Evolution 2011: hot research—with cats!

June 19, 2011 • 12:18 pm

I am not a big fan of Twitter, though the WEIT posts go out on it.  I hate the word “tweet,” which rankles as much as “blog,” and constant personal “tweeting” seems to me more than a tad solipsistic. But how could I not post this “tweet” from the Evolution 2011 meeting feed (#evol11):

RT @surt_lab factoid from #evol11 geographic distribution of lactose tolerance in cats parallels that in humans < would ya look @ that!

If you’ve read WEIT, you’ll know that those human populations with a history of “pastoralism” (raising cows, sheep and goats for milk) have a high frequency of genes for lactose tolerance compared to those human populations that don’t consume much milk.  Further, the allele for lactose tolerance increased in frequency only in the last 10,000 years, which parallels the time when pastoralism began. (The gene, by the way, is one that allows the enzyme lactase, which breaks down lactose into sugars, to keep being expressed into adulthood. That gene is usually turned off after childhood, when, historically, people no longer nursed.)

It’s a really good example not only of evolution in “real” (or semi-real) time, but also of gene/culture coevolution: a change in human culture—the domestication of milk-yielding mammals—has created a “natural” selective pressure that changed our genes.  This, of course, is due to the tremendous reproductive advantage of having access to such a rich food source, which you can gain only if you can digest it.  (The reproductive advantage of digesting milk in a pastoral population is a whopping 10%!).  You can read more about this system at the Understanding Evolution site.

Apparently, the same genetic changes have occurred in cats commensal with humans.  Clearly, cats have been fed milk by their pastoral owners for a considerable amount of time: cats appear to have been domesticated between 8,000 and 5,000 years ago.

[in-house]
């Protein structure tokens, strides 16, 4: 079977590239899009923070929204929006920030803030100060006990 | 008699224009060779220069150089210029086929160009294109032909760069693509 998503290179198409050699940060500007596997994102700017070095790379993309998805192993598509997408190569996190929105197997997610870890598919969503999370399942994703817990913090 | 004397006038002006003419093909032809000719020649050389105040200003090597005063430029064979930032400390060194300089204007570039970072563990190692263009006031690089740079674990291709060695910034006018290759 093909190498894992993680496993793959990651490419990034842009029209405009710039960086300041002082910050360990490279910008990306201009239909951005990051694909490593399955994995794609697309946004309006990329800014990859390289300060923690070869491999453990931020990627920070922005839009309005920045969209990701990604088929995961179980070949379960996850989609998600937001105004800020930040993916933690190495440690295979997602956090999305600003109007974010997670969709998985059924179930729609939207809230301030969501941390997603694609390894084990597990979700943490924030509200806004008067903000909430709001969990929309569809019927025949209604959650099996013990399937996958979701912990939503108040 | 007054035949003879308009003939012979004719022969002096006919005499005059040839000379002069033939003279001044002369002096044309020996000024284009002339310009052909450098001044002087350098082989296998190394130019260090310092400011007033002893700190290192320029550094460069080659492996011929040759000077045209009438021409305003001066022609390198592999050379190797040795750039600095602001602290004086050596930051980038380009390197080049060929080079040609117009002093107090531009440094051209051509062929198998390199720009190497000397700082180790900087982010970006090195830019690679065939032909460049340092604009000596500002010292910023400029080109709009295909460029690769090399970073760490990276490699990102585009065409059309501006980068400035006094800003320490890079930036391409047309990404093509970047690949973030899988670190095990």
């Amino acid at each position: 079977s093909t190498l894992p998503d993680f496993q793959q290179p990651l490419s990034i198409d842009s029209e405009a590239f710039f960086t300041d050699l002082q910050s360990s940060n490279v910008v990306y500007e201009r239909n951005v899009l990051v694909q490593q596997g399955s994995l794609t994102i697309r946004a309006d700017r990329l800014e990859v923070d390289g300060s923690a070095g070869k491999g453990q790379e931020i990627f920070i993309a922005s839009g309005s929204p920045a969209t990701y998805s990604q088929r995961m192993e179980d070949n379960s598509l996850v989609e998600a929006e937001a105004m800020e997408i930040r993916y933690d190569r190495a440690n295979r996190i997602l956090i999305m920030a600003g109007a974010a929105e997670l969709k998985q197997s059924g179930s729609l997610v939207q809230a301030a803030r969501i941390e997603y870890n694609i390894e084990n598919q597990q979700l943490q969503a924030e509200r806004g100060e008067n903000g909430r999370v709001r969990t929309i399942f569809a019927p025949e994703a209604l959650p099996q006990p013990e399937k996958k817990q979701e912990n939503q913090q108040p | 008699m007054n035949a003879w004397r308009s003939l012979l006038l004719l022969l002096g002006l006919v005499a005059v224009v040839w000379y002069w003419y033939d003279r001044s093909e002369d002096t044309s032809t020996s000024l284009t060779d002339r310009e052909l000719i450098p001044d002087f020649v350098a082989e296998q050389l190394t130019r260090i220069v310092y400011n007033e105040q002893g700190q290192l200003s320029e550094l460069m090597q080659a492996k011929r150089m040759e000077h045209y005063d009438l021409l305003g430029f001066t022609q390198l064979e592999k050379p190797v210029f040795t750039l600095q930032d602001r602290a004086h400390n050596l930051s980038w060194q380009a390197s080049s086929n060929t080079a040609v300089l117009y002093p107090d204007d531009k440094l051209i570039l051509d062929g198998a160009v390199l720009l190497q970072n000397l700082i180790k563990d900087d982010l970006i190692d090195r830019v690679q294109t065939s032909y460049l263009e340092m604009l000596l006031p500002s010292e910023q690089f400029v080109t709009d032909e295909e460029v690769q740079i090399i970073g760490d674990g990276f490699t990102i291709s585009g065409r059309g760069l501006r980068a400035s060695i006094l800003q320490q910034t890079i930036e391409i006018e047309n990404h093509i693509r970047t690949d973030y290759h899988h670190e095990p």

Self aggrandizing note: Allen Orr and I have co-signed several copies of our book, Speciation, on sale at the Sinauer booth at these meetings.  Jointly signed copies are rare—Orr and I are rarely at the same place at the same time—so pick up one of these rarities now. (Note: there is no surcharge!)

20 thoughts on “Evolution 2011: hot research—with cats!

  1. In reaction to the ‘Self aggrandizing note’ (and my 2 reasons for not going after a doubly-signed copy 😉 ):
    I realize from the reviews at Amazon that ‘Speciation’ isn’t a book for lay people like myself.
    I wonder if THAT is a factor in it being about SIX times as expensive as WEIT?

    1. Yes, let me emphasize that the book is aimed at evolutionary biologists: students, postdocs, and professors. I have told my non-biologist friends, even those who like Dawkins and Gould, not to buy it, because it’s pitched at a fairly high technical level.

  2. Well I brought my copy of WEIT along. Not sure yet when I will be in Chicago so I will go fanboi on you and get it signed after your lecture. Did the same to Ken Miller yesterday. Ha!

  3. I believe the new terminology is “Lactose Extension”. That is, we are all lactose imbibers at ages 0-6 (max range) but then something switches off in some people, and they can no longer digest milk. A single gene, if you possess it, allows you to digest milk indefinitely. That is, the expiration is “extended”.